Following the U.S. presidential election, it's a time of self-reflection— and for looking at how leaders in other countries do what they do.
From queens to kings and presidents to prime ministers, here's how various heads--and figureheads-- of state travel.
1. U.S.A.: Barack Obama
Though 'Air Force One' is technically used to describe any Air Force aircraft carrying the P.O.T.U.S., it's most commonly used to refer to specific planes. Today, the name refers to one of two highly customized Boeing 747-200B series aircraft, which carry the tail codes 28000 and 29000. Just some of the highlights: Air Force One has unlimited range because it is capable of refueling mid-air; it comprises three levels and 4,000 square feet of floor space; and it has a medical suite that can function as an operating room.
2. United Kingdom: Queen Elizabeth II
When it comes to travel, whether it's by land or by sea, the U.K.'s longest-serving ruler is suitably royal. Although the royal family has a private plane, train, and fleet of automobiles that they can use at any time, Queen Elizabeth favors Land Rovers (the company has built unique designs for her over the years), and is known to prefer British Airways when flying commercial.
3. The Vatican: Pope Francis
Unlike many of his predecessors, Pope Francis is known for less-than-ostentatious forms of travel. A true pope of the people, Francis has been known for his simpler standards: For trips around Vatican City, he can be seen in a—get ready—Ford Focus, and has also been known to drive himself around in a 1984 Renault 4, a gift from an Italian priest. Francis's popemobile, seen here, is used for shorter trips and public appearances.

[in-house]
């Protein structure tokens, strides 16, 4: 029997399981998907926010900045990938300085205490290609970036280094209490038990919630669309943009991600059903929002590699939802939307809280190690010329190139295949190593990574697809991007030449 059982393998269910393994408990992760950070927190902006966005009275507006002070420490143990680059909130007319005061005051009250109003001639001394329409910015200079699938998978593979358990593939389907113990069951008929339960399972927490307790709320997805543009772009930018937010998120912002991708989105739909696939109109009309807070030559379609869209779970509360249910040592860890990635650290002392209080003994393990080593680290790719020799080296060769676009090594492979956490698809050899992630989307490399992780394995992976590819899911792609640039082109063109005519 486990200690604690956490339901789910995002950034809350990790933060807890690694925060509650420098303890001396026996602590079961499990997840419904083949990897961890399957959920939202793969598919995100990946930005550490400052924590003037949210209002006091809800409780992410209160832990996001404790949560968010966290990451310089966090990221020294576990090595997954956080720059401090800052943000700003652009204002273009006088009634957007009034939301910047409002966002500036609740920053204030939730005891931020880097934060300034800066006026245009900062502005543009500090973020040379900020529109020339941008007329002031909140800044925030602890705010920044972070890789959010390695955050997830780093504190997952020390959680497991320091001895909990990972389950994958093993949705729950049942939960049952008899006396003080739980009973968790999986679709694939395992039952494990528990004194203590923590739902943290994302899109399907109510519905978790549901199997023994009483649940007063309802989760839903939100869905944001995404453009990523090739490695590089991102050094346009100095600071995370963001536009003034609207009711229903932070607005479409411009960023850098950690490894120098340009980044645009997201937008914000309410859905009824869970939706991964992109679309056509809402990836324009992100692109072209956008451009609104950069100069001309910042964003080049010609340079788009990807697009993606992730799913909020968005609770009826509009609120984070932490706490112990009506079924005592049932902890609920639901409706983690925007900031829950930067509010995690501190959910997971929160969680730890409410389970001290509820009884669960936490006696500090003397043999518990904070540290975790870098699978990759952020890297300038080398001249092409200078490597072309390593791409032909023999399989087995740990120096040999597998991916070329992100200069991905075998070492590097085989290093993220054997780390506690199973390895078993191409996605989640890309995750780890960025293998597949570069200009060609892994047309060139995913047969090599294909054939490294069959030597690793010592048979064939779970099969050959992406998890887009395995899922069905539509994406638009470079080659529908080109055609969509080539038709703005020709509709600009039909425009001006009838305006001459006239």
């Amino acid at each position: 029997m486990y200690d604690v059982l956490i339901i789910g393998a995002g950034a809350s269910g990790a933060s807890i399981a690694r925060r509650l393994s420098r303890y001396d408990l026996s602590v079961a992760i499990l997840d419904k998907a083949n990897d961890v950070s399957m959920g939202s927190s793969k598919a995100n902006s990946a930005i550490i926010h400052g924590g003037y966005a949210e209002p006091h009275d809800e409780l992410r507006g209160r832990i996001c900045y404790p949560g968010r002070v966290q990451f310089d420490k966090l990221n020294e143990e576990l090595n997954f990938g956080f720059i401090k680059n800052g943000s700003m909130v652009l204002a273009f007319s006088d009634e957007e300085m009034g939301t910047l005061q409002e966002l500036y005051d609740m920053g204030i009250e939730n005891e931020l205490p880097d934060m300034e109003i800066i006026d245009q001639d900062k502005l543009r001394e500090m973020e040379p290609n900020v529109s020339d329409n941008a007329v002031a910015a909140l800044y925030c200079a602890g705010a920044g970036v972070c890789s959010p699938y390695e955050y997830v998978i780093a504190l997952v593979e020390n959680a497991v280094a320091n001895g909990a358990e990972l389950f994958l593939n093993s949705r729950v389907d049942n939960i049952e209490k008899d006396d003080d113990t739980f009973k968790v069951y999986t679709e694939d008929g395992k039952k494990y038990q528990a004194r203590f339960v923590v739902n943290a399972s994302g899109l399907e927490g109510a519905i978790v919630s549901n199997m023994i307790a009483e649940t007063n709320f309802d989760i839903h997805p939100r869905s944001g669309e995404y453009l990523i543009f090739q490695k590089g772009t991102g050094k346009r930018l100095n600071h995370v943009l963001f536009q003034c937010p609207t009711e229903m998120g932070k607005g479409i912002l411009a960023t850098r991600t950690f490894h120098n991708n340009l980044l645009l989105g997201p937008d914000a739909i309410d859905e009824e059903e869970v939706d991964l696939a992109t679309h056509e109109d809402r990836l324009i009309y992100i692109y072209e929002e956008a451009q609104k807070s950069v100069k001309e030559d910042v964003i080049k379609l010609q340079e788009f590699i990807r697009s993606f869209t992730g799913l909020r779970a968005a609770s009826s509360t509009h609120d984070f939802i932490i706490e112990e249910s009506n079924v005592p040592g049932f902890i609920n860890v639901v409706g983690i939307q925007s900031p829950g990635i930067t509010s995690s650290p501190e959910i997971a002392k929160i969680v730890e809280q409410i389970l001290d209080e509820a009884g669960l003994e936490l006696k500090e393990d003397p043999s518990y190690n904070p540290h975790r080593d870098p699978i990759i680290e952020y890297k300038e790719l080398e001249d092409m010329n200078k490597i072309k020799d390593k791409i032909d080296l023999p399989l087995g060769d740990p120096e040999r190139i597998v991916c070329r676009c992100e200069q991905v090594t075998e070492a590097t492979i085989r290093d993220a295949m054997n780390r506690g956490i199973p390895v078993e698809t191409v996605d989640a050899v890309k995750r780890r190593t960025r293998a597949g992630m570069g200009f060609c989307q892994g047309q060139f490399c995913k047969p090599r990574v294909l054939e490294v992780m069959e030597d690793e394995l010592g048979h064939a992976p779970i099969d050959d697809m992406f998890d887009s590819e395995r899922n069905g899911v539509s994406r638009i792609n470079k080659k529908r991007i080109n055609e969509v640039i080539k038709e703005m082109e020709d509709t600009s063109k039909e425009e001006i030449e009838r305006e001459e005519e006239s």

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4. Brunei: Sultan Hassanal Bolkiah
Widely considered the richest monarch in the world, the Sultan of Brunei unsurprisingly spared no expense in outfitting his Boeing 747-430 after purchasing it through Lufthansa for an estimated $100 million—inside, you'll find washbasins made out of Lalique crystal, and gold-plated furniture. Perhaps even more surprising than the inside of the plane? Finding out that the sultan, a noted aviation enthusiast, often flies it himself.
5. Japan: Shinzo Abe
The U.S. isn't the only one with an Air Force One and Air Force Two: Japan's two Boeing 747-400s, when airborne, are also referred to in this way. The 747s have lasted a remarkable 28 years, but the heads of state will get a major upgrade in 2019, when the planes are swapped out for 777-300ERs. On the current planes, you won't find any pool tables or opulent suites—there's a VIP suite, a conference table with seats that fold into beds, a secretarial area, and an upper-deck with economy-class seating for crew and press.